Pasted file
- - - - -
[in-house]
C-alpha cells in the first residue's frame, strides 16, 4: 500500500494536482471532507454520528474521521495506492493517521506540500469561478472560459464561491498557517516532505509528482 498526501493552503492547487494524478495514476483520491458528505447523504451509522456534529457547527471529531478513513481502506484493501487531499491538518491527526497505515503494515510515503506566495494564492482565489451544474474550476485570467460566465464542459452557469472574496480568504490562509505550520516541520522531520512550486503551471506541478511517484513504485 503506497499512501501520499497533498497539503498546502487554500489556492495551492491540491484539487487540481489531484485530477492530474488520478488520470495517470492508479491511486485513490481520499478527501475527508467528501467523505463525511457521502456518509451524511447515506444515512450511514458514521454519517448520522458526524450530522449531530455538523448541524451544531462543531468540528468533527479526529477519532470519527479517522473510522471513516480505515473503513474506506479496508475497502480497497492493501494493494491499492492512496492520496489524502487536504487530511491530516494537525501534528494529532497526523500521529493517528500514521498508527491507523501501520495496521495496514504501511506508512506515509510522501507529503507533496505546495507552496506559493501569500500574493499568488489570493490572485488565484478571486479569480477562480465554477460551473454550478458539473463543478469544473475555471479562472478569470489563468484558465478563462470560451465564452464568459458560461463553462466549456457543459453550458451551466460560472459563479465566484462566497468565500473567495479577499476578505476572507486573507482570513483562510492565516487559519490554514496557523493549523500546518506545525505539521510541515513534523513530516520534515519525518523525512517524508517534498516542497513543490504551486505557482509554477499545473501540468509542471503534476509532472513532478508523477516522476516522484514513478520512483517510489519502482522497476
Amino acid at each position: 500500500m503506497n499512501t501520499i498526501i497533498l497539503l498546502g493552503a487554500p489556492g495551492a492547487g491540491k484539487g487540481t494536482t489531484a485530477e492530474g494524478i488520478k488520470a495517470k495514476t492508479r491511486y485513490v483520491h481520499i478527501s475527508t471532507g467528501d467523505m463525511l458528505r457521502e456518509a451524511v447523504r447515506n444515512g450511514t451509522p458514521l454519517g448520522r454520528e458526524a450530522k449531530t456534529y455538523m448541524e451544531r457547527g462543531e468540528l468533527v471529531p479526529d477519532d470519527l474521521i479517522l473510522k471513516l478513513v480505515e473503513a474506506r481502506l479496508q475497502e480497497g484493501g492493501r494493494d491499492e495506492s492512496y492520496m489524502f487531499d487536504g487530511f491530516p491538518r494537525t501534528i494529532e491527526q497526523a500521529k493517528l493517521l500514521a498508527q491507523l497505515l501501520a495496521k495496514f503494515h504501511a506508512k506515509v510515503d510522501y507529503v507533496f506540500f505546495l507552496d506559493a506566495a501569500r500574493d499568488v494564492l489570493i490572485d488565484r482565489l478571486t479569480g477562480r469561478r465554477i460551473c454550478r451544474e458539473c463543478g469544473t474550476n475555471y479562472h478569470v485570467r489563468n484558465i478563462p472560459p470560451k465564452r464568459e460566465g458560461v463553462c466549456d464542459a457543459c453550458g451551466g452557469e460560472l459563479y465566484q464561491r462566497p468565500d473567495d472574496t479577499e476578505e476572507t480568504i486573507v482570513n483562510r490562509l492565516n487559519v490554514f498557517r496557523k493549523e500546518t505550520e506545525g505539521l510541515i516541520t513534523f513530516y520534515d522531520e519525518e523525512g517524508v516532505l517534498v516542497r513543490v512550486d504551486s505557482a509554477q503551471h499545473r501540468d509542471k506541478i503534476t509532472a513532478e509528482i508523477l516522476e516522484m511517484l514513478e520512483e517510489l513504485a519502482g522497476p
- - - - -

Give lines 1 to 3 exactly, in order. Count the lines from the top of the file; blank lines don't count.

[in-house]
C-alpha cells in the first residue's frame, strides 16, 4: 500500500494536482471532507454520528474521521495506492493517521506540500469561478472560459464561491498557517516532505509528482 498526501493552503492547487494524478495514476483520491458528505447523504451509522456534529457547527471529531478513513481502506484493501487531499491538518491527526497505515503494515510515503506566495494564492482565489451544474474550476485570467460566465464542459452557469472574496480568504490562509505550520516541520522531520512550486503551471506541478511517484513504485 503506497499512501501520499497533498497539503498546502487554500489556492495551492491540491484539487487540481489531484485530477492530474488520478488520470495517470492508479491511486485513490481520499478527501475527508467528501467523505463525511457521502456518509451524511447515506444515512450511514458514521454519517448520522458526524450530522449531530455538523448541524451544531462543531468540528468533527479526529477519532470519527479517522473510522471513516480505515473503513474506506479496508475497502480497497492493501494493494491499492492512496492520496489524502487536504487530511491530516494537525501534528494529532497526523500521529493517528500514521498508527491507523501501520495496521495496514504501511506508512506515509510522501507529503507533496505546495507552496506559493501569500500574493499568488489570493490572485488565484478571486479569480477562480465554477460551473454550478458539473463543478469544473475555471479562472478569470489563468484558465478563462470560451465564452464568459458560461463553462466549456457543459453550458451551466460560472459563479465566484462566497468565500473567495479577499476578505476572507486573507482570513483562510492565516487559519490554514496557523493549523500546518506545525505539521510541515513534523513530516520534515519525518523525512517524508517534498516542497513543490504551486505557482509554477499545473501540468509542471503534476509532472513532478508523477516522476516522484514513478520512483517510489519502482522497476
Amino acid at each position: 500500500m503506497n499512501t501520499i498526501i497533498l497539503l498546502g493552503a487554500p489556492g495551492a492547487g491540491k484539487g487540481t494536482t489531484a485530477e492530474g494524478i488520478k488520470a495517470k495514476t492508479r491511486y485513490v483520491h481520499i478527501s475527508t471532507g467528501d467523505m463525511l458528505r457521502e456518509a451524511v447523504r447515506n444515512g450511514t451509522p458514521l454519517g448520522r454520528e458526524a450530522k449531530t456534529y455538523m448541524e451544531r457547527g462543531e468540528l468533527v471529531p479526529d477519532d470519527l474521521i479517522l473510522k471513516l478513513v480505515e473503513a474506506r481502506l479496508q475497502e480497497g484493501g492493501r494493494d491499492e495506492s492512496y492520496m489524502f487531499d487536504g487530511f491530516p491538518r494537525t501534528i494529532e491527526q497526523a500521529k493517528l493517521l500514521a498508527q491507523l497505515l501501520a495496521k495496514f503494515h504501511a506508512k506515509v510515503d510522501y507529503v507533496f506540500f505546495l507552496d506559493a506566495a501569500r500574493d499568488v494564492l489570493i490572485d488565484r482565489l478571486t479569480g477562480r469561478r465554477i460551473c454550478r451544474e458539473c463543478g469544473t474550476n475555471y479562472h478569470v485570467r489563468n484558465i478563462p472560459p470560451k465564452r464568459e460566465g458560461v463553462c466549456d464542459a457543459c453550458g451551466g452557469e460560472l459563479y465566484q464561491r462566497p468565500d473567495d472574496t479577499e476578505e476572507t480568504i486573507v482570513n483562510r490562509l492565516n487559519v490554514f498557517r496557523k493549523e500546518t505550520e506545525g505539521l510541515i516541520t513534523f513530516y520534515d522531520e519525518e523525512g517524508v516532505l517534498v516542497r513543490v512550486d504551486s505557482a509554477q503551471h499545473r501540468d509542471k506541478i503534476t509532472a513532478e509528482i508523477l516522476e516522484m511517484l514513478e520512483e517510489l513504485a519502482g522497476p